19 Nov 2010

16 years ago, when I moved to Pisa, the city was a sleepy place. Now it’s a lively, clean, well-organized city, with many interesting events happening every week.

Pisa is changing

palazzo blu

When I moved to Pisa 16 years ago (dear God!), Pisa was a sleepy city. If you wanted to have fun, you would go to study in Florence; if you wanted to study hard and graduate from a good University, you would go to Pisa. Well, at least in theory… in Pisa, I had much fun as a student, and I am sure there were plenty of excellent courses in Florence.

What’s certainly true is that Pisa had no locales, it was quite dirty and run down, and outside Piazza dei Miracoli there were no tourists – nor would they have known what to do anywhere else in the city, as there were no information points, maps or itineraries. Pisa was essentially the University and Piazza dei Miracoli.

Students would spend time on the Lungarno and around Piazza Garibaldi in May and June, but other than that, the city would be deserted and people would gather in each other’s homes and have dinner parties or just hang out together. Not that that was a bad thing, but there was literally nothings else to do.

16 years later the city is essentially transformed. It is clean, lively, well-organized. There is always something to do and to see. I really like what the present Mayor (Marco Filippeschi) and the new Director of the Tourist Council (Roberto Guiggiani) are doing. I don’t think they work together as much as they should, but since they are both good, each of them is doing some good things.

I was reading an article today: despite the difficulties which the tourism sector has been facing in the recent past, the number of visitors to Pisa is growing. Low-cost airlines certainly have a positive impact: millions of people disembark at Pisa airport every year, and, since the city is such an excellent transportation hub, many stop here and use it as a base. People venture out of the city as well and explore the region (did you know that Volterra is part of the Pisa province?!). Check this monographic issue of Dream of Italy Newsletter: I wrote the Insider’s Guide to Pisa (thank you Kathy for asking me to! And here is another link to her blog)

The several important events that have taken place in Pisa over the last couple of years, such as the exhibition that is presently being hosted at Palazzo Blu: MirĂ² – I miti del mediterraneo. More than 600 people visit it every day, and there are a lot of other events organized as a corollary to the exhibit.

According to the latest reports, people in the city go out more than they used to, and they go see shows, movies, exhibitions. Apparently, this year cinemas and theatres have sold 35% more tickets than they did in 2009 and 15% more people have attended concerts and music events… The number of the events has increased, and the infrastructure has improved a lot: there are lots of parking spaces in the center and free buses. Every weekend there’s a lot happening. Check this weekend’s events in Pisa: aperitivi, temporary exhibitions, street parties, shopping opportunities at night and more.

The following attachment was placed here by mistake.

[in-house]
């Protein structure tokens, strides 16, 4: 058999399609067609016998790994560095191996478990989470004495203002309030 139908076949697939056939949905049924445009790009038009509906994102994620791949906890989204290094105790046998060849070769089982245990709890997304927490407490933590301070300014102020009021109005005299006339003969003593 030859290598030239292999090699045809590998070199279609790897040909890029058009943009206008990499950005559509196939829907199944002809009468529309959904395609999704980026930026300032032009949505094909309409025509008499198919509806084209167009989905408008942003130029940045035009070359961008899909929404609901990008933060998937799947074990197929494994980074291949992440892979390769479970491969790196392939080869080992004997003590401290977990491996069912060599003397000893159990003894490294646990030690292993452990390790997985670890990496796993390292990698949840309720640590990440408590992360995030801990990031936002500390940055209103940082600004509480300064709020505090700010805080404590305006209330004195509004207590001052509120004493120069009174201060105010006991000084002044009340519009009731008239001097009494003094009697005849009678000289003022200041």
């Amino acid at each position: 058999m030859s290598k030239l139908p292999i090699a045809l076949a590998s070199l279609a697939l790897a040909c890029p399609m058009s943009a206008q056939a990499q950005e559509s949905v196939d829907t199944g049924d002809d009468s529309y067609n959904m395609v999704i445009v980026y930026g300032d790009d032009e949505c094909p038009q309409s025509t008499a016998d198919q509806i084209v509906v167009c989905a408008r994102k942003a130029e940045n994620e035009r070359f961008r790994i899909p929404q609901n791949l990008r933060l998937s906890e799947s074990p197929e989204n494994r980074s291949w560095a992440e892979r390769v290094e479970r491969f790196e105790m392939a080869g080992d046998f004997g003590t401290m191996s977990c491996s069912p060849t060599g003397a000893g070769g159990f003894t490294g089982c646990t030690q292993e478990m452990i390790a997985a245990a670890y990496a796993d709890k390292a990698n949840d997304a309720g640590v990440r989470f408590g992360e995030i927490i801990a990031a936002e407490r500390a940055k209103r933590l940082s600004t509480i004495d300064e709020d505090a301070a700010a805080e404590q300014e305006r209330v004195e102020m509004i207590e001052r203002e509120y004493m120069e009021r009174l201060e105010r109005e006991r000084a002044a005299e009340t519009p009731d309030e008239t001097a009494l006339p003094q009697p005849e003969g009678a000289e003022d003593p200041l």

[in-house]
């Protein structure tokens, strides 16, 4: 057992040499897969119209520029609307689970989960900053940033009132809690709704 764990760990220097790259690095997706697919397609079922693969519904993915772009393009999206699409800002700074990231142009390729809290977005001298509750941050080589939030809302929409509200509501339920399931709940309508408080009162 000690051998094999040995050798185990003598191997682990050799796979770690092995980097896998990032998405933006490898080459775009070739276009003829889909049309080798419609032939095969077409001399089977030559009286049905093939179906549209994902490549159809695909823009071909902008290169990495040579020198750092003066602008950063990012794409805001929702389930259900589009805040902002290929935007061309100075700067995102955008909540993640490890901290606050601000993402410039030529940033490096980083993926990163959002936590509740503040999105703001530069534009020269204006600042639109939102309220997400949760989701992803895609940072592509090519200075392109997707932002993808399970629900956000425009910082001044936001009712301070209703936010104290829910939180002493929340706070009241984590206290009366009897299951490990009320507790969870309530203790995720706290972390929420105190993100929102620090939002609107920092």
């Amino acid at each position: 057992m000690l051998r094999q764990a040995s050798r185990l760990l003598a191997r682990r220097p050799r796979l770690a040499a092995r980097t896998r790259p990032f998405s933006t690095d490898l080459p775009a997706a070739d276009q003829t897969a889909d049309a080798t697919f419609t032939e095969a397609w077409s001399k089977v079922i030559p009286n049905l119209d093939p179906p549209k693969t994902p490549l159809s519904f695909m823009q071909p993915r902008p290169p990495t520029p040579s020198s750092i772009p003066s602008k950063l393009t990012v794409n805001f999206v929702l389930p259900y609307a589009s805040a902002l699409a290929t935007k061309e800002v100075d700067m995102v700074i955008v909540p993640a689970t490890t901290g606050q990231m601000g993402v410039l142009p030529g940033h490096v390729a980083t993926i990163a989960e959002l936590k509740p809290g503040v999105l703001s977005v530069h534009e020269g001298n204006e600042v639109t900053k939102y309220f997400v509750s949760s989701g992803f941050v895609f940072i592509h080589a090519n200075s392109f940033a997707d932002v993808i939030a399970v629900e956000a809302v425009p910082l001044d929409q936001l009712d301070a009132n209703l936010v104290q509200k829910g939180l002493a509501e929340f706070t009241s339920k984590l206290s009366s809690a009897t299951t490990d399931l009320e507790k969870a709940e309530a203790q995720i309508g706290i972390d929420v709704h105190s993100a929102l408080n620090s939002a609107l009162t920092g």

The other positive change is that the “center is expanding”. Instead of insisting solely on Piazza dei Miracoli, the local authorities are renovating buildings throughout the center, e.g. San Silvestro, bars and locales, as well as galleries are opening in semi-peripheral areas of the center, such as Le Piagge, the city council is making some unpopular but far-sighted decisions (e.g. decrease the number of pay-parking spots in Piazza Carrara to make the square more enjoyable).

So, Pisa is changing. And it is a great thing.


  1. Rosanna Tarsiero

    Funny! I live in your same city but I don’t recognize it from your description LOL Since when Pisa has stopped being sleepy???? Everything closes down at 8pm and even most pubs and coffee shops are closed by 10pm. If this is not sleepy, then what is????

  2. I guess a different concept of entertainment. What closes down at 8pm? Stores, I guess. But that’s the same everywhere.

    Maybe we go to different places. I hate discos so I don’t mind that there are none in the city itself.

    I find all the locals around Borgo Stretto, and Piazza della Berlina are open until much later than 10. There are several places which have live music too (like Borderline and Caracol), which was unheard of until a few years back. This summer I have spent more time at Argini e Margini than at home!

    Sure, it’s not Milan, Rome or even Florence, but there is always something to do, much more than there used to.

    When I got there in 1994, the nightlife essentially consisted in hanging out in front of the Tazza D’Oro in San Martino… now there are so many pubs!
    I love Orzo Bruno: excellent beer and a crowd closer to me in age.

  3. Lovely post about Pisa – Sunday Soul Alone in Pisa.

  4. I really loved Pisa! We were there for a couple of days in October and were really impressed with the friendliness of the people, how safe and clean the city was, and the quality of the cuisine! And of course, how magnificent the historic buildings were. I’d recommend it to anyone.

  5. Spent a few years in the hills above Pisa (San Giuliano Terme) – so Pisa was the big city for us! Glad to hear it is changing/improving, as I felt it did not offer many cultural activities for its residents and could stand to highlight some of its more offbeat characteristics (i.e. Keith Haring mural).


  1. […] This post was mentioned on Twitter by Robin Locker Lacey, Gloria CasinadiRosa, Gloria CasinadiRosa, Jeff Titelius, Luca Martucci and others. Luca Martucci said: @casinadirosa Pisa is changing, and it's a great thing. http://bit.ly/cFFONw Great post about my home town ! […]

Leave a Comment